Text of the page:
Cooling Technology For The Desert Heat

Specialist UK engineering firm Aqua Cooling has completed on its latest Middle East export deal by installing data centre cooling systems in one of the world’s hottest countries.

Supplied to the Bahrain offices of a major Middle Eastern finance group, the job of the Hampshire company’s ColdLogik Rear Door Coolers will be to keep the bank’s computer room cool despite the region’s searing desert heat

The cooling system, which is equipped with Aqua Cooling’s Queen’s Award-winning leak prevention (LPS) technology, also has the capacity to use the local chiller water supply if the community’s distribution network fails in the face of summer air temperatures that can often soar above 50 degrees centigrade.

Designed to revolutionise traditional data centre cooling methods, ColdLogik heat exchangers are fitted as back doors to computer cabinets that cool the heat at source before passing the air back into the data centre at the correct temperature.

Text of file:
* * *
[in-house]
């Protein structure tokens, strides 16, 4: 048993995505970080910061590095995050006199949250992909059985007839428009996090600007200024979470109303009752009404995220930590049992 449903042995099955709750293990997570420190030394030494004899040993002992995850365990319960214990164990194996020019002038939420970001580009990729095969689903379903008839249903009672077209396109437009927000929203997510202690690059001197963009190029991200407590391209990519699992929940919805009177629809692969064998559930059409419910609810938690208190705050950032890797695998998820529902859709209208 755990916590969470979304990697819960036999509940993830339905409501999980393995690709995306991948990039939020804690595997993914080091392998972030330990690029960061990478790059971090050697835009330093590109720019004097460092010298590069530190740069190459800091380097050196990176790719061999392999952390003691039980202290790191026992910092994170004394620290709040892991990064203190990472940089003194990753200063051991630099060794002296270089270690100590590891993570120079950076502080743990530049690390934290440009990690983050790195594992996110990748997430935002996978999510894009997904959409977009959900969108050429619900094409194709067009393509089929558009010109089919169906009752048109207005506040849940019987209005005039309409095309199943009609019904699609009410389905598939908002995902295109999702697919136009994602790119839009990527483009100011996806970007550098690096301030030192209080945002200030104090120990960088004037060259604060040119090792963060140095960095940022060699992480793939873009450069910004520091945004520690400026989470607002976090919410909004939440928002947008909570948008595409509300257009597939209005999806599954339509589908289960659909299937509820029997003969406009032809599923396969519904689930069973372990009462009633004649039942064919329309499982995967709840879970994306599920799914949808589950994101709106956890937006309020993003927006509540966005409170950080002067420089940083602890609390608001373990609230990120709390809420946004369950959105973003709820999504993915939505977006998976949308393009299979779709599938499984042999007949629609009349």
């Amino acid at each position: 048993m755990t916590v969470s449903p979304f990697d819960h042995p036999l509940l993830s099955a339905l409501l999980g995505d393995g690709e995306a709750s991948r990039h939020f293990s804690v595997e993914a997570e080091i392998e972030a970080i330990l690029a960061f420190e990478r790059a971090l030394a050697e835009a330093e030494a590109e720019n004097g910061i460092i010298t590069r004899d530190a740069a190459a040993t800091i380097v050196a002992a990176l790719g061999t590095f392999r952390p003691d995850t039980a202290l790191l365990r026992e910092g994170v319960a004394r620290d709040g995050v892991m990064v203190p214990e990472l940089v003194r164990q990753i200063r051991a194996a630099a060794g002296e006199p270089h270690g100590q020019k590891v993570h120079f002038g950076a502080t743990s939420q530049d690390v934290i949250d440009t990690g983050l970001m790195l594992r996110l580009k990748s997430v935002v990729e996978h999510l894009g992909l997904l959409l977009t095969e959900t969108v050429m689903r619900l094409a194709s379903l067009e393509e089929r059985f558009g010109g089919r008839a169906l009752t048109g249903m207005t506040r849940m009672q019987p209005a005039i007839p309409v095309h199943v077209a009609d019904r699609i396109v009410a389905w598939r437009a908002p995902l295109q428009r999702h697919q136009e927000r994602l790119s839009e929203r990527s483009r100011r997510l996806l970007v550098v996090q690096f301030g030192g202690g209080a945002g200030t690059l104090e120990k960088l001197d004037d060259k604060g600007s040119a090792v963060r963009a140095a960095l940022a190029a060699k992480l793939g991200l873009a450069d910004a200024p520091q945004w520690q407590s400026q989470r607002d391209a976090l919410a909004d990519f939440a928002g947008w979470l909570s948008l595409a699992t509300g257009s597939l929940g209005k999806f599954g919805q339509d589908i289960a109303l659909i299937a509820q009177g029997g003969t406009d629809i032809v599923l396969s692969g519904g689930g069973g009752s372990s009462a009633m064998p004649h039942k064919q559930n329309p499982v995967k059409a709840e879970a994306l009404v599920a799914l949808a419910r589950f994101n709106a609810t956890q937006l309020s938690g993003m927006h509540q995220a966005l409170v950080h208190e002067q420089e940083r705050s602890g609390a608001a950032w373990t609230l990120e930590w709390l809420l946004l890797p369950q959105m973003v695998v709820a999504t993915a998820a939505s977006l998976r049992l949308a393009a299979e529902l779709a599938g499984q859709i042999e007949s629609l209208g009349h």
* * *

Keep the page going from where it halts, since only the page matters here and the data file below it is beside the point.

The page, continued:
Successful Installation For Bahrain Client

Mike West, Data Centre Cooling Products Manager at Aqua Cooling’s Fareham office, said: “It’s great to see our award-winning systems installed in such an exciting location, and an added bonus that they are capable of benefiting the local community as well as our new banking client." he said.

“As Aqua Cooling’s latest export order to the Middle East, this is a ground breaking project. Our ColdLogik system is certainly efficient enough to deal with the Middle Eastern climate and offers significant size and operating cost advantages."

“Hopefully the success of this installation will pave the way for further opportunities with other clients in the region and beyond,” added Mike.

This latest Aqua Cooling installation in Bahrain is designed to keep its banking client’s data centre cool and operating at an optimum room temperature of 24 degrees centigrade. Capable of chilling loads of up to 25kW (max) 10kW nominal per cabinet, the ColdLogik Rear Door Coolers are compact and efficient, effectively reducing the minimum size requirements of buildings that house them.

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